This is “Priesthood Sunday,” aimed toward raising awareness and respect for the priesthood. Many aren’t big fan of these Sundays, as if the liturgical themes and biblical readings weren’t enough… but anyway…
In this video, Fr. Basil Cole, O.P. pithily considers whom God calls to the priesthood and how. In addition to being a highly regarded mission and retreat preacher, and the current prior of St. Gertrude in Cincinnati, OH (which houses our currently bustling novitiate), Fr. Cole is the author of The Hidden Enemies of the Priesthood, which Archbishop (Cardinal elect) Raymond Burke loved so much that he bought a copy for all his then seminarians of St. Louis.
In, “Further Adrift: The American Church’s Crisis of Attrition” (Commonweal, 22 October 2010), Peter Steinfels is inspired by a bona fide personal commitment to the life of “the church” (sic) and “Catholicism.” Due to this very commitment, the established author is gravely concerned about the insufficiently recognized crisis of depopulation afflicting the American Church. Ultimately, he would like to “galvanize and multiply the initiatives” of those who have the most power in the Church but have not acknowledged the disaster upon us–the episcopal hierarchy.
Steinfels accurately points out that our awareness of the crisis as such has been obscured by “sampling error,” which, for example, tends to present the hordes at World Youth Days as representative of young Catholics. (Personally, I think they can be taken as iconic even if not representative.) He also laments episcopal oversight (in both senses), which is insufficiently attuned to the problem as well as engendering of it. The Latino question and America’s highly politicized terms of conversation are also duly addressed.
But one of the problems with culture is that its researcher is necessarily part of that which he is claiming to study. (This vanishing point is part of the reason that the modern critique of perspectives bleeds into the postmodern exhaustion with truth.)
Steinfels nowhere considers that it could be precisely his brand of understanding of what constitutes the life of faith that has also contributed to the loss of religious significance for Catholics. That is, nowhere does he consider the possibility that he is not only a material but somehow formal participant in the corruption, (aside from making a general remark about parental “shortcomings”).
This sense of self-conviction, I believe, must be an essential element of the “new evangelization” (a phrase that is conspicuously absent from the article). Each of us must acknowledge that “I too am part of the de-Christianized phenomenon. I have—however unwittingly—drunk the Kool Aid. And I need supernatural rejuvenation… because we do.” After all, Steinfels would certainly (and rightly) welcome this admonition’s direction to those who reduce their understanding of Christian orthodoxy to affiliation with the GOP or Tea Party movements; But what about those, who, more abstractly, reduce the truth of Christian identity to the establishment of social consensus?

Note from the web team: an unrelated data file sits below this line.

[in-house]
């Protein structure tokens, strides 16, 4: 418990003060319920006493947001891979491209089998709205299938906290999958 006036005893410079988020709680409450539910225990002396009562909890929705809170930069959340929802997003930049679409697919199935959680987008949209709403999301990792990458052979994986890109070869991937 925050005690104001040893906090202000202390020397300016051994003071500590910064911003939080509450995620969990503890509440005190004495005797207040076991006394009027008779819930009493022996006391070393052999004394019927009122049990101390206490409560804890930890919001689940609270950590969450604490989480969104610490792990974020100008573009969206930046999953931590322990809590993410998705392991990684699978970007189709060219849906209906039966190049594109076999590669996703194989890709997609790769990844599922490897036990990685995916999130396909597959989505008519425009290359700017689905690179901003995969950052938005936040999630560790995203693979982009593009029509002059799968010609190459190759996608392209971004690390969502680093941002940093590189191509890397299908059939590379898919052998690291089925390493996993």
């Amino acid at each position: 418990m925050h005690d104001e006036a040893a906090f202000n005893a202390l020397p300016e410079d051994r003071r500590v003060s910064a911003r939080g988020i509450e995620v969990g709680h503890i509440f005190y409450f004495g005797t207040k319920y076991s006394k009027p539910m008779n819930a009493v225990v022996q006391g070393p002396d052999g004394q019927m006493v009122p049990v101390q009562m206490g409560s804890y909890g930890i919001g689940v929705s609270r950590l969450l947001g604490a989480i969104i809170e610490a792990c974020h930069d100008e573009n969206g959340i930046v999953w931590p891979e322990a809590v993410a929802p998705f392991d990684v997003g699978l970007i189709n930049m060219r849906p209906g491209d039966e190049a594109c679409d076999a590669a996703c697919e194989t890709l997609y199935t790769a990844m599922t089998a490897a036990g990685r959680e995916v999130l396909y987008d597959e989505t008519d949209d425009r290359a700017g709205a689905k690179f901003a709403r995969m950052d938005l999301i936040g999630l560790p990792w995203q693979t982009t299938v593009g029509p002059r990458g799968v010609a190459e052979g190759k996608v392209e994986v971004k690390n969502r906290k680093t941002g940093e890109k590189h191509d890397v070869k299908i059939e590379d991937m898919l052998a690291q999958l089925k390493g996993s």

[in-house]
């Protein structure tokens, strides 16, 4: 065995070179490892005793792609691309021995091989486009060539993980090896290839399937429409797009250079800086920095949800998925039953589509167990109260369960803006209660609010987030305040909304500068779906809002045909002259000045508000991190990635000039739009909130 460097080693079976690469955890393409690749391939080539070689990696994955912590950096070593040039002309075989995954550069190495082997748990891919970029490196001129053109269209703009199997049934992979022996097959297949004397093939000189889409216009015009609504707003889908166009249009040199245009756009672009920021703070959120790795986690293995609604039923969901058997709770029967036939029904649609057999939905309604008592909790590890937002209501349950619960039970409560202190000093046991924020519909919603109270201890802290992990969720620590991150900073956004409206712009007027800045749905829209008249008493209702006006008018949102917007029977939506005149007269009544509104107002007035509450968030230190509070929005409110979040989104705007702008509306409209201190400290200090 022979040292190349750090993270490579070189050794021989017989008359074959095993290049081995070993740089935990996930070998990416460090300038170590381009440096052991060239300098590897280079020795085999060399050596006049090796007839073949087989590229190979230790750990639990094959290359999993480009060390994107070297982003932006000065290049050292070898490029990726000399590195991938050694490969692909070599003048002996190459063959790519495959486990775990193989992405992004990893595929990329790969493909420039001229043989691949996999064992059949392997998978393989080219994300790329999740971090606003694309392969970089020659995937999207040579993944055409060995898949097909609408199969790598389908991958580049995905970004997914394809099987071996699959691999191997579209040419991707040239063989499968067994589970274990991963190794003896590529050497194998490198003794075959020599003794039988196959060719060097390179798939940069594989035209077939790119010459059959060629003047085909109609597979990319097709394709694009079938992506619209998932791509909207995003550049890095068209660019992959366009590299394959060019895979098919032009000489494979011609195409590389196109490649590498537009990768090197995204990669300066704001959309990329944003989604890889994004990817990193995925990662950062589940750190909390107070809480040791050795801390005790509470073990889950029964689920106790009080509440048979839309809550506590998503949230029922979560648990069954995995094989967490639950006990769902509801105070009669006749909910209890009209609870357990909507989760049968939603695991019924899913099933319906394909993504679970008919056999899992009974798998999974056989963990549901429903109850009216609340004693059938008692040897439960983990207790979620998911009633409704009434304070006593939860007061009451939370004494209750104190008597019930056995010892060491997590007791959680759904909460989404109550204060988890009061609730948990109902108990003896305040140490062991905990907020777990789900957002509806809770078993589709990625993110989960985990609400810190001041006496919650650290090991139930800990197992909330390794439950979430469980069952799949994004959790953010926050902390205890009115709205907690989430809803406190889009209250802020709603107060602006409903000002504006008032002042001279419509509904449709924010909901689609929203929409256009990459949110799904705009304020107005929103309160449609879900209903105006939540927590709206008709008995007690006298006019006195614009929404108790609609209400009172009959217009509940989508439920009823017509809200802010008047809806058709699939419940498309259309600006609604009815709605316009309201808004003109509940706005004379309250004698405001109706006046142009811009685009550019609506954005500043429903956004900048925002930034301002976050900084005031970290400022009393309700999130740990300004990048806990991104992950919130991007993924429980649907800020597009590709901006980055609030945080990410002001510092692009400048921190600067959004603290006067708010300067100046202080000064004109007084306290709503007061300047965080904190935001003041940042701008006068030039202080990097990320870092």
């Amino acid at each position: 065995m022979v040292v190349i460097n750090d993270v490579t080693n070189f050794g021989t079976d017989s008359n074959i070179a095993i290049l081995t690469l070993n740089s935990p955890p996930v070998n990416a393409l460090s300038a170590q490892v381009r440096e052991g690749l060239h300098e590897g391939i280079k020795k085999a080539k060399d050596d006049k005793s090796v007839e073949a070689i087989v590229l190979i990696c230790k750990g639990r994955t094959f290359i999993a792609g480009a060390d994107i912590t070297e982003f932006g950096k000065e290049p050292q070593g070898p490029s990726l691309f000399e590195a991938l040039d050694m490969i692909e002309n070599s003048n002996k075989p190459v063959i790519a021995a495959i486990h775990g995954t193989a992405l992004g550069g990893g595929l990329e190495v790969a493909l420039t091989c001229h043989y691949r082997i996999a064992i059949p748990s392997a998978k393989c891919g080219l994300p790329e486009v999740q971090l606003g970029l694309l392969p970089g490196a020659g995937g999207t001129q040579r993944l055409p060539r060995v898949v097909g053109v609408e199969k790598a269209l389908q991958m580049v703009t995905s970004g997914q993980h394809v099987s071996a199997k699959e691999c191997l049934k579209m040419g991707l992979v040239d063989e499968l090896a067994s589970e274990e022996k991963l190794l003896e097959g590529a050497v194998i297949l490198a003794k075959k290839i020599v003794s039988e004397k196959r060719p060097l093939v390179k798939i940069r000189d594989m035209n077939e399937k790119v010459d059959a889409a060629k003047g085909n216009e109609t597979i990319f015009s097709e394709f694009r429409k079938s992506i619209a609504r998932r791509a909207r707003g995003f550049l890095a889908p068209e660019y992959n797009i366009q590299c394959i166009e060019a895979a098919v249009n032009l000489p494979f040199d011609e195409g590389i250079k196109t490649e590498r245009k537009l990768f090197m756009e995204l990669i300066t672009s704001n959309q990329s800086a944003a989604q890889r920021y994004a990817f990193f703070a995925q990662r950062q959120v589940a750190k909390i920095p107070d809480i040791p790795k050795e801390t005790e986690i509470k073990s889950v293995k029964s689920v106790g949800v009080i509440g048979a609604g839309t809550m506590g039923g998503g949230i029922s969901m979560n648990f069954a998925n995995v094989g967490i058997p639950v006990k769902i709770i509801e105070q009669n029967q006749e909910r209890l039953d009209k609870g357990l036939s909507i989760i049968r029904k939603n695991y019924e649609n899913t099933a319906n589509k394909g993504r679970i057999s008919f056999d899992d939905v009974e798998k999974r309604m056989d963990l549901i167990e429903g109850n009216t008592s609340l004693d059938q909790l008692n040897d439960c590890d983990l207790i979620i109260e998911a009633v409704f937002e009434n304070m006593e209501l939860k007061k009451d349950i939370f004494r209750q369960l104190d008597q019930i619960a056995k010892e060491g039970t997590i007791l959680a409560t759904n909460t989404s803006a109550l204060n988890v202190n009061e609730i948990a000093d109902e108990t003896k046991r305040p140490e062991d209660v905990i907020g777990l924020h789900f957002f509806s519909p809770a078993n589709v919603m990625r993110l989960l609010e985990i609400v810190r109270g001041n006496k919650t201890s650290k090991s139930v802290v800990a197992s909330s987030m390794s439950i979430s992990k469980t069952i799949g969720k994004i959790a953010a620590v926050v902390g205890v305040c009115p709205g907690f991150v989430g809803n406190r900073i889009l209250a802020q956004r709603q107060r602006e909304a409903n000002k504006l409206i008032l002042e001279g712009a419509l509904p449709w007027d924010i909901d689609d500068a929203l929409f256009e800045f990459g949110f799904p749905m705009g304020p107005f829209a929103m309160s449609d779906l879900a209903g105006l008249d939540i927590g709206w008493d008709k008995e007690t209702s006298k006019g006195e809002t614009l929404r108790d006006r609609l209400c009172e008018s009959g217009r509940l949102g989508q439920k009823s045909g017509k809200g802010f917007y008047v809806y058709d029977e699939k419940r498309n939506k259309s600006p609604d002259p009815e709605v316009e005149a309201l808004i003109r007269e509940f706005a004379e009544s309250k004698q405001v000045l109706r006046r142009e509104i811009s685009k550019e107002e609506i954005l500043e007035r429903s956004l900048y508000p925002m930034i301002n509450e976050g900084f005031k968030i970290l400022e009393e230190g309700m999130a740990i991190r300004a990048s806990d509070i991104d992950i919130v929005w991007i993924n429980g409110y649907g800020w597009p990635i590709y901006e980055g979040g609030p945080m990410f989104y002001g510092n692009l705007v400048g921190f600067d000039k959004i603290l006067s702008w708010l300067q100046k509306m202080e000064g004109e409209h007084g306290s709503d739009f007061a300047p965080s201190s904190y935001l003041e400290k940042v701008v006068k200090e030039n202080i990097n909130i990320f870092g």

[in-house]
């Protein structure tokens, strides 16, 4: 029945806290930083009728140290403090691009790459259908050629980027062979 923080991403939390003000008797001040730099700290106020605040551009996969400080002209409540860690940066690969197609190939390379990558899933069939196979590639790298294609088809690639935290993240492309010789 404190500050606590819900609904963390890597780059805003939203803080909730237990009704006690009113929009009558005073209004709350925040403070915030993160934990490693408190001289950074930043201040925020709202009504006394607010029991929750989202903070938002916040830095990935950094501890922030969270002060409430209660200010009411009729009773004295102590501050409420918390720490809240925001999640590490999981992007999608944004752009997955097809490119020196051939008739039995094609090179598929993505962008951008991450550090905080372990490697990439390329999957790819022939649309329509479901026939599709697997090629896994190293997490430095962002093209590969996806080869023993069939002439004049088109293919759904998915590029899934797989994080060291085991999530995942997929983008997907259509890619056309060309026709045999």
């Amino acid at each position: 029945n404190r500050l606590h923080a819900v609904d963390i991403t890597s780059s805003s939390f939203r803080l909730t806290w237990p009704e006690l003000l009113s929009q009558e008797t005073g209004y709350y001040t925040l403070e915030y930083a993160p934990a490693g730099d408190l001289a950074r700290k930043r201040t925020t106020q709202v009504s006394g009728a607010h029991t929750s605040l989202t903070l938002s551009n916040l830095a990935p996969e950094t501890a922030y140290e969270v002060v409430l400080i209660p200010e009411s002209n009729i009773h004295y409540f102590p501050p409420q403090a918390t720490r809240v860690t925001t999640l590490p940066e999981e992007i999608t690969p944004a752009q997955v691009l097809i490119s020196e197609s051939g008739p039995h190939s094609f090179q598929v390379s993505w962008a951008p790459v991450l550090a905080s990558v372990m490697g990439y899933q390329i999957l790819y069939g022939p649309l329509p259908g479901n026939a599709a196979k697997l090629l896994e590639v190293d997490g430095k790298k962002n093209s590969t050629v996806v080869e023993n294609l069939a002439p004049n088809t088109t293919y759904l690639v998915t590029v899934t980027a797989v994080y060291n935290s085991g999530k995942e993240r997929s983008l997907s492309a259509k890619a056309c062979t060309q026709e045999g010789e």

The problem with the otherwise informative and provocative article is that Steinfels reduces the whole problem to a social one. Of course, Steinfels is not a theologian; and he has only authored a four page article about a problem that he has recently addressed in a full-length book. But even so, he could have acknowledged that there are other major factors that have contributed to the crisis and that escape the very possibilities of sociological survey. And so, even though he avers that his data are “not just numbers,” the very terms with which he considers “our siblings, our cousins, nieces and nephews, our friends, neighbors, classmates, and students, our children and grandchildren, even in some cases our parents”—the very terms with which he considers them are numerical percentages and group trends. Hence, he pleads, “while our own firsthand impressions and diligent perusal of news sources are irreplaceable, we badly need surveys based on representative samples.”
To be fair, Steinfels does have rather concrete suggestions, but they too seem caught up with a vision of the Church as simply a social corporation, what theologians call a moral instead of a mystical union, since it is reduced to the programs to which we commit ourselves. He believes that because bishops “direct resources… oversee personnel… grant approval and signal change,” they possess the fundamental authority from which change can and must spring. But is this what the apostolic “authority” is reducible to? Perhaps so for The New York Times (and at best); but not for the person of faith. The theological significance of episcopal authority must be involved in any Christian discussion of their preeminent role in revitalizing the faith. And the very content of the faith and the way that it has been transmitted to the parents whose children are becoming “nones” and drifters with alarming insouciance and at a distressing rate must be considered.
For example, (and the sociologist will excuse my unrepresentative anecdote): I am an adult convert to the faith. At 21 years of age, I enrolled myself in an RCIA program in upstate NY. What did my class consist of, which was taught by a woman of roughly Steinfels’ age? Scripture sharing: discussing our reflections on biblical passages, (with virtually no reference to morality). In other words, a rather diverse assemblage of converts and reverts to the Catholic faith were trained that membership in the Church is essentially what one makes of the community’s privileged text.
Well, if a Church that teaches papal allegiance, the uniqueness of Christ’s mediating work of salvation, the evil of contraception and in vitro fertilization, and whose members have committed some abominably disgusting crimes is ultimately all for the making, why not remake it or make it elsewhere?